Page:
FRP ... cleaning the easy way.

Shezadandy

Crowing
5 Years
Sep 26, 2015
2,211
2,800
377
Portland OR
I used FRP ( Glasliner 4 ft. x 8 ft. White .090 FRP Wall Board-MFTF12IXA480009600 - The Home Depot ) on my coop walls. I glued them to the plywood inside walls of my coop with FRP glue, then used roofing screws with the rubber gasket to secure them to the wall frame. Those screws help keep the water out when it's time to clean.

P1280680.JPG


FRP really brightens up the coop, and is pretty easy to clean with soap and water, having been used in public bathrooms everywhere. Best of all, it keeps the poop my chickens manage to fling all over the walls at incredible angles from soaking in to plywood and becoming a permanent smell.

Anyhow ...

I'd always used a hose with a brass goosneck shut-off sprayer on the lowest possible setting and a soapy bucket of water. BTW the floor has 3/4" horse stall mats to protect the plywood decking and provide good traction and easy cleaning- and I use pine pellets on the floor, which soak up water when it's time to scrub.

Enter the head-smacker moment.

I got a battery powered sprayer, like the kind used for weed control to spray the coop for mites. While contemplating dealing with cleaning prior to spraying for mites, it finally occurred to me to use the sprayer to clean. Misting the walls to soften up what I call "chicken art work", followed by a scrub - then a rinse from the sprayer - took about 6 gallons of water total for my 8x14ft coop.

A deterrent to more frequent cleaning of the walls has always been shoveling out the extra heavy water-soaked bedding, as water of course weighs about 8lbs/gallon. Now I can easily spot clean, letting the pine pellets soak up that little bit of water.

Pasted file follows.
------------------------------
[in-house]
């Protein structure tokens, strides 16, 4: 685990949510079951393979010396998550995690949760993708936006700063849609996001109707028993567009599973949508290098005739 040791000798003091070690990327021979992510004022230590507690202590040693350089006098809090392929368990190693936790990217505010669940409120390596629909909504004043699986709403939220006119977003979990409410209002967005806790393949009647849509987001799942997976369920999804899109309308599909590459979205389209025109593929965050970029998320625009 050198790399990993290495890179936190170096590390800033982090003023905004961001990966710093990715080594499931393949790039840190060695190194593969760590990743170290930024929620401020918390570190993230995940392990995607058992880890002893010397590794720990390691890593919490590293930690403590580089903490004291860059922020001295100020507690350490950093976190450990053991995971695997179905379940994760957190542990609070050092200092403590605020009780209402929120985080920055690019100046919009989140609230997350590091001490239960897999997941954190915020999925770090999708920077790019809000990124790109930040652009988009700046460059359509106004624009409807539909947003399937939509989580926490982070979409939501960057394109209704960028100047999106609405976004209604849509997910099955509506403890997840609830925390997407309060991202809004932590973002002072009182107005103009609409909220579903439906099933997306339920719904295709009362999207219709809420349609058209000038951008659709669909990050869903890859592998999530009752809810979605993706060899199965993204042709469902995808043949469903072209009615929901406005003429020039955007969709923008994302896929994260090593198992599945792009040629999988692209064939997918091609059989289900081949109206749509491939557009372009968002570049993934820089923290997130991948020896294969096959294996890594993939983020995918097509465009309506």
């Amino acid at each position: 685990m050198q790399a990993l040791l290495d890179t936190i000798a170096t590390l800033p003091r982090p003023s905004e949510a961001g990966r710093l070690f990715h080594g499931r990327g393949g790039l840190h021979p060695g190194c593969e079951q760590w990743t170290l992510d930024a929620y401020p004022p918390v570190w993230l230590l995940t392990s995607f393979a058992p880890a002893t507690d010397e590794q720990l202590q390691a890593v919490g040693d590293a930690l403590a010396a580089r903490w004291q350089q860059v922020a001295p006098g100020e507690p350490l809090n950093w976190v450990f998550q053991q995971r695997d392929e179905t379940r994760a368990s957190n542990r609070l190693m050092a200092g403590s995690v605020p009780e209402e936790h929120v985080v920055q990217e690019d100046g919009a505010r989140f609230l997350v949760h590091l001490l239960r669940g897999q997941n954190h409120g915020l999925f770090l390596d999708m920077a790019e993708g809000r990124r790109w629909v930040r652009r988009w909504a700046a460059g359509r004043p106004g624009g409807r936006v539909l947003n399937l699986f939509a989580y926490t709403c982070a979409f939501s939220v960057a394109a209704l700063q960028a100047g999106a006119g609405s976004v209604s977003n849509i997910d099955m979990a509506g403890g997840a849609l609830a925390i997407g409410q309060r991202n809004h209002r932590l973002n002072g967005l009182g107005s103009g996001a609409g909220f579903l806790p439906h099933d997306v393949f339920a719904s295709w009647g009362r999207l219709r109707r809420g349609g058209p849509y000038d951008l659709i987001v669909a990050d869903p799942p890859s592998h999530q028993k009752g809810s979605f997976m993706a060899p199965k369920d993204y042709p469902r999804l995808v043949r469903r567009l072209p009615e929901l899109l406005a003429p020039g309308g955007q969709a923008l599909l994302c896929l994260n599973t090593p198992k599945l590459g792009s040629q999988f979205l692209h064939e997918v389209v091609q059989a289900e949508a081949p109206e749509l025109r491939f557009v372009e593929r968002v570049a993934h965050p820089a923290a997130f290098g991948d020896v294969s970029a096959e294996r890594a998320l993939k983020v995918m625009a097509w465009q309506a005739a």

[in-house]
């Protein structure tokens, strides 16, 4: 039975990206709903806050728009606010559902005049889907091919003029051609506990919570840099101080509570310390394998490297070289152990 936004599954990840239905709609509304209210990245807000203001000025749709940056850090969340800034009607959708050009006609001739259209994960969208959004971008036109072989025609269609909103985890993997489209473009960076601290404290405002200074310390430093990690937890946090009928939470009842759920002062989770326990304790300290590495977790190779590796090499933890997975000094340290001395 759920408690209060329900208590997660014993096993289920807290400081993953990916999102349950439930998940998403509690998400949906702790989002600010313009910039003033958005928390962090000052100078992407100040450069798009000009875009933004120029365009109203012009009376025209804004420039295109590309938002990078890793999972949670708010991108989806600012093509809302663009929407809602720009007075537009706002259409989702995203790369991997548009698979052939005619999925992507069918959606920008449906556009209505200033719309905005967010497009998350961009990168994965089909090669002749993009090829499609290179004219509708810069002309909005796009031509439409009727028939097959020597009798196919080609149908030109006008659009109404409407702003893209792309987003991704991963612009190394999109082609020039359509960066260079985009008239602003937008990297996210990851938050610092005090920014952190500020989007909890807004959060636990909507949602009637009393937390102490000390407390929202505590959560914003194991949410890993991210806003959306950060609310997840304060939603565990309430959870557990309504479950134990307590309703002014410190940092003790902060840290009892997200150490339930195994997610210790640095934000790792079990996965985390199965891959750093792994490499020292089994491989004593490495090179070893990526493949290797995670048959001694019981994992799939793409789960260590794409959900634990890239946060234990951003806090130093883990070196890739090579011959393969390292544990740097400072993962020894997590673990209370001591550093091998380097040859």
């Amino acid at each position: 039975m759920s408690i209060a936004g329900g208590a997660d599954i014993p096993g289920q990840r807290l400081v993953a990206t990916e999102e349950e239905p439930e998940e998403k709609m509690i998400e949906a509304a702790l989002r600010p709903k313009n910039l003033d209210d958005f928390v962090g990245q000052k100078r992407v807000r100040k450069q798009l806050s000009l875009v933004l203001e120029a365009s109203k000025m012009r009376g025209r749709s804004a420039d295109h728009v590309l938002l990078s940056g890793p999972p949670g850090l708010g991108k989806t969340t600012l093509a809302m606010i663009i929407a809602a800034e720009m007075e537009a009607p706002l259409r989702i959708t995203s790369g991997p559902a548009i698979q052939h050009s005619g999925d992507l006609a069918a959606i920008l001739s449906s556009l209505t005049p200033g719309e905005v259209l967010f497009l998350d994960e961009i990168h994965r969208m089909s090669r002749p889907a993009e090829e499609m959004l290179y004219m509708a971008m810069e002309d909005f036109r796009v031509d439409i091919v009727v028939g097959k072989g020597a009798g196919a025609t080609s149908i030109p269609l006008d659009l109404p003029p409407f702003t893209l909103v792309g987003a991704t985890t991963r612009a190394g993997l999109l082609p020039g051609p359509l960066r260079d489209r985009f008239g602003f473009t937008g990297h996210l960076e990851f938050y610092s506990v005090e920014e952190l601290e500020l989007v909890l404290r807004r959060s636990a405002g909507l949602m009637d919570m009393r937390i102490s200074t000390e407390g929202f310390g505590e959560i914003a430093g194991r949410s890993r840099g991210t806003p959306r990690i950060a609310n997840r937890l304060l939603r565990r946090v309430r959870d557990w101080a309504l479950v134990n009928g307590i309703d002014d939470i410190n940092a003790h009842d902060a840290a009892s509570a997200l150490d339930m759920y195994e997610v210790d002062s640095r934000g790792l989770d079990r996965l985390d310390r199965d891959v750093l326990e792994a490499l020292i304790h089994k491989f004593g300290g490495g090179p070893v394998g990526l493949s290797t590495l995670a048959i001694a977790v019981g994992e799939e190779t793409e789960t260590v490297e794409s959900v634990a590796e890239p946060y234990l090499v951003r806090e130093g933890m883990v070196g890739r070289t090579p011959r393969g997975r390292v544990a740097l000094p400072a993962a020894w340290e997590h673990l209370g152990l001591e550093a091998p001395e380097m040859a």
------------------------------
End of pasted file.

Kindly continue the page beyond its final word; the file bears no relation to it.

I'm sure people much smarter than me figured this out long ago, but I offer this up as a nifty back saving trick.
 

Shezadandy

Crowing
5 Years
Sep 26, 2015
2,211
2,800
377
Portland OR
Sprayer better than hose for sure.

Do you remove the mats to check for mold growth under them?

What are those boxes around the windows over roost?

The boxes around the windows are where I put naughty roosters.
Just kidding.

I chose hopper windows instead of up/down or side/side in order to have the entire window opening free for air movement with no greenhouse effect from sun shining through the glass. The one downside is the glass sits horizontal (the white line in the middle is the glass frame).

Exterior of windows.JPG


The hardware cloth boxes are to keep the chickens from 'fowling up' the windows, both for keeping them free of poop- and keeping the opening clear from chickens for max air circulation. I built the boxes to open on hinges in the front, for easy opening and closing. And the exterior of the windows have 1/2" hardware cloth bolted in by the window frames for predator proofing.

Window box.JPG



At the last house, when I was cleaning everything up to sell it, I did venture a peak under the mats in both the goat house and my last chicken coop, which are built the same way as my new ones, by folding up along the interior seams with every last speck of dirt and bedding removed. Aside from a smattering of small particles from the pine pellets that had settled into the seams - everything was dry and looked like new after 5 years of chickens and 7 years of goats (peeing everywhere!), and me pounding away with the pressure washer (not my new sprayer).

The mats are built into the building- they extend over the entire floor decking all the way to the edge with very tight interior edges. (this is a picture from the 1st goat house)

Matted floor.jpg

A 2x6 was laid over the perimeter and screwed into the floor frame, then the wall frames were placed on the 2x6. The 2x6 is what holds the interior walls 1 1/2" up from the coop floor. Before installing the interior walls I put z-flashing over the 2x6, and there's 90 degree flashing over that to cover it all the way to the ground ... with pvc trim strips at the bottom of the wall, and also from the 2x6 to the mat, screwed and caulked in.
 

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